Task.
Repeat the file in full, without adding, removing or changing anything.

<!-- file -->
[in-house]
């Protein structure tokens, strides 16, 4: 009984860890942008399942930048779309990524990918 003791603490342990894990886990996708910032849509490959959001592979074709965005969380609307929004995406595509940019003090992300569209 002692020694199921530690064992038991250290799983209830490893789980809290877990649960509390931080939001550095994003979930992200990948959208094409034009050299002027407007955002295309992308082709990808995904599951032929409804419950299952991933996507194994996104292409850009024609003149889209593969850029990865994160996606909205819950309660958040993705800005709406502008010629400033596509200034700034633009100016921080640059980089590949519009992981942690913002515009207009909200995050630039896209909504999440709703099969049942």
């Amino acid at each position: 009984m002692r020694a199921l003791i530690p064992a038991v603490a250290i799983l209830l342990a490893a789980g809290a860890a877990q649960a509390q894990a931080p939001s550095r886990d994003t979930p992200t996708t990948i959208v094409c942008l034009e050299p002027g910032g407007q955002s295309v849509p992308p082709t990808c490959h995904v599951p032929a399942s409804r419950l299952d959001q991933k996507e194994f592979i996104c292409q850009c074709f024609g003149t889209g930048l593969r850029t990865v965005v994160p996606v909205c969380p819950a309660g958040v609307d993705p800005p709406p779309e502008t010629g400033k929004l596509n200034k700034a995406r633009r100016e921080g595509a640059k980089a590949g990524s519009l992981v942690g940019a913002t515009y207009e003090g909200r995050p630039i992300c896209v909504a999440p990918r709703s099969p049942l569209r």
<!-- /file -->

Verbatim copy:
[in-house]
């Protein structure tokens, strides 16, 4: 009984860890942008399942930048779309990524990918 003791603490342990894990886990996708910032849509490959959001592979074709965005969380609307929004995406595509940019003090992300569209 002692020694199921530690064992038991250290799983209830490893789980809290877990649960509390931080939001550095994003979930992200990948959208094409034009050299002027407007955002295309992308082709990808995904599951032929409804419950299952991933996507194994996104292409850009024609003149889209593969850029990865994160996606909205819950309660958040993705800005709406502008010629400033596509200034700034633009100016921080640059980089590949519009992981942690913002515009207009909200995050630039896209909504999440709703099969049942």
């Amino acid at each position: 009984m002692r020694a199921l003791i530690p064992a038991v603490a250290i799983l209830l342990a490893a789980g809290a860890a877990q649960a509390q894990a931080p939001s550095r886990d994003t979930p992200t996708t990948i959208v094409c942008l034009e050299p002027g910032g407007q955002s295309v849509p992308p082709t990808c490959h995904v599951p032929a399942s409804r419950l299952d959001q991933k996507e194994f592979i996104c292409q850009c074709f024609g003149t889209g930048l593969r850029t990865v965005v994160p996606v909205c969380p819950a309660g958040v609307d993705p800005p709406p779309e502008t010629g400033k929004l596509n200034k700034a995406r633009r100016e921080g595509a640059k980089a590949g990524s519009l992981v942690g940019a913002t515009y207009e003090g909200r995050p630039i992300c896209v909504a999440p990918r709703s099969p049942l569209r």